The Internationals abandonment of locals and their selling-out of the entire membership will spawn a whole new breed of leaders who won't think twice about selling-out their members as well. Local leaders looking to the International for guidance will see them using nepotism and favoritism as tools for negotiation (Local 594) and learn that it's permitted. Baltimore's President learned quickly and by example, because he sold us out to secure prime jobs for his no seniority family and friends, and didn't leave any documentation behind that we know of, just a disgruntled membership. If the future of the UAW depends on leaders like these, the entire membership is in for a wild and rocky ride straight into speeded-up, overworked and non-represented hell. God help us.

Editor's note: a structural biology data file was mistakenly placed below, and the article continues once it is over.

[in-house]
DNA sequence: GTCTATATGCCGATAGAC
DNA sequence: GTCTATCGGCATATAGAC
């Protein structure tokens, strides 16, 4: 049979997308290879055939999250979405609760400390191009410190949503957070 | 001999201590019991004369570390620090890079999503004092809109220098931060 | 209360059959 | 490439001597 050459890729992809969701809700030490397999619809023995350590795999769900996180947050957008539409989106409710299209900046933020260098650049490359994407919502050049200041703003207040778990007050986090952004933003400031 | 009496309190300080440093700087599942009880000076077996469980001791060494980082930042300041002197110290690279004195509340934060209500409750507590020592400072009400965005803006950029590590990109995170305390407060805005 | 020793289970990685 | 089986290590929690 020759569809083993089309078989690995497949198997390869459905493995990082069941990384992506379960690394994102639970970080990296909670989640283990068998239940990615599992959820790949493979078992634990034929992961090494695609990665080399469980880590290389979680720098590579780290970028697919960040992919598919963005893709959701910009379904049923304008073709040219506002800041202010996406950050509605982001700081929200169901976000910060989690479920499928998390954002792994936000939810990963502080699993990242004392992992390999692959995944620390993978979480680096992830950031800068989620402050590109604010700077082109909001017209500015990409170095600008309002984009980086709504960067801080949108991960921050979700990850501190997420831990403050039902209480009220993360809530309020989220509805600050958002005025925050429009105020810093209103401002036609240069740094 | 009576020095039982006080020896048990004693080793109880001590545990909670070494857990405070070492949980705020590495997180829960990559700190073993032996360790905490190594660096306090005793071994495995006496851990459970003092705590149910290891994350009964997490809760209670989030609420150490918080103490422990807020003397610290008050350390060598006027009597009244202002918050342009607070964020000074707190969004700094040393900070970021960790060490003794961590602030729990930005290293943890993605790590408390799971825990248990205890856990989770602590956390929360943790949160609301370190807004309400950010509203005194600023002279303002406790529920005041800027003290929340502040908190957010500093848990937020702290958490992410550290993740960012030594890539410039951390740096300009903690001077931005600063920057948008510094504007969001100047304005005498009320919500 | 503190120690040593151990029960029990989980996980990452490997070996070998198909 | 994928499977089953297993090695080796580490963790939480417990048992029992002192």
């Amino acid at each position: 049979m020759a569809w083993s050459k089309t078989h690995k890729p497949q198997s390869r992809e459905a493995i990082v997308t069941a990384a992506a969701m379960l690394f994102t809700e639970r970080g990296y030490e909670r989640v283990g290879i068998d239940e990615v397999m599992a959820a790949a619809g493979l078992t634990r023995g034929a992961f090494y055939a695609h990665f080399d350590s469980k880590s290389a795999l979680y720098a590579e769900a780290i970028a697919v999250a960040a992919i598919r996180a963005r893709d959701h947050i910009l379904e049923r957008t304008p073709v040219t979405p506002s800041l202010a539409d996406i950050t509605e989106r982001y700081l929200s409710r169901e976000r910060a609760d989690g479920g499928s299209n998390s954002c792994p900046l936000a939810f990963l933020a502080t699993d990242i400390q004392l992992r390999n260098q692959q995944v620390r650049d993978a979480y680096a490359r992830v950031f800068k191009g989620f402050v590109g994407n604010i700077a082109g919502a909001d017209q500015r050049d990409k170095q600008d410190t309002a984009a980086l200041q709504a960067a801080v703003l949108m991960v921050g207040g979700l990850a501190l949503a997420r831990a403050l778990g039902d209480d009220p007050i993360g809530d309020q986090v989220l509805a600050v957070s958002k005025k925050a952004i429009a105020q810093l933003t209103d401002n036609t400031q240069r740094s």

When I started out in the Auto Industry, the old dudes who showed me the ropes use to go on and on about how strong the union is and all the good things they've accomplished. You could hear the pride in their voices and it made me feel proud. Twenty-five years later us old dudes don't have that same pride. Today we go on and on about how in the last few contracts the unions have merged with their companies and given up this, that and the other thing. One old dude summed it up best when he said "Walter Ruther's rolled over in his grave so many times you can't tell one bone from another."

In Solidarity,
Doug Hanscom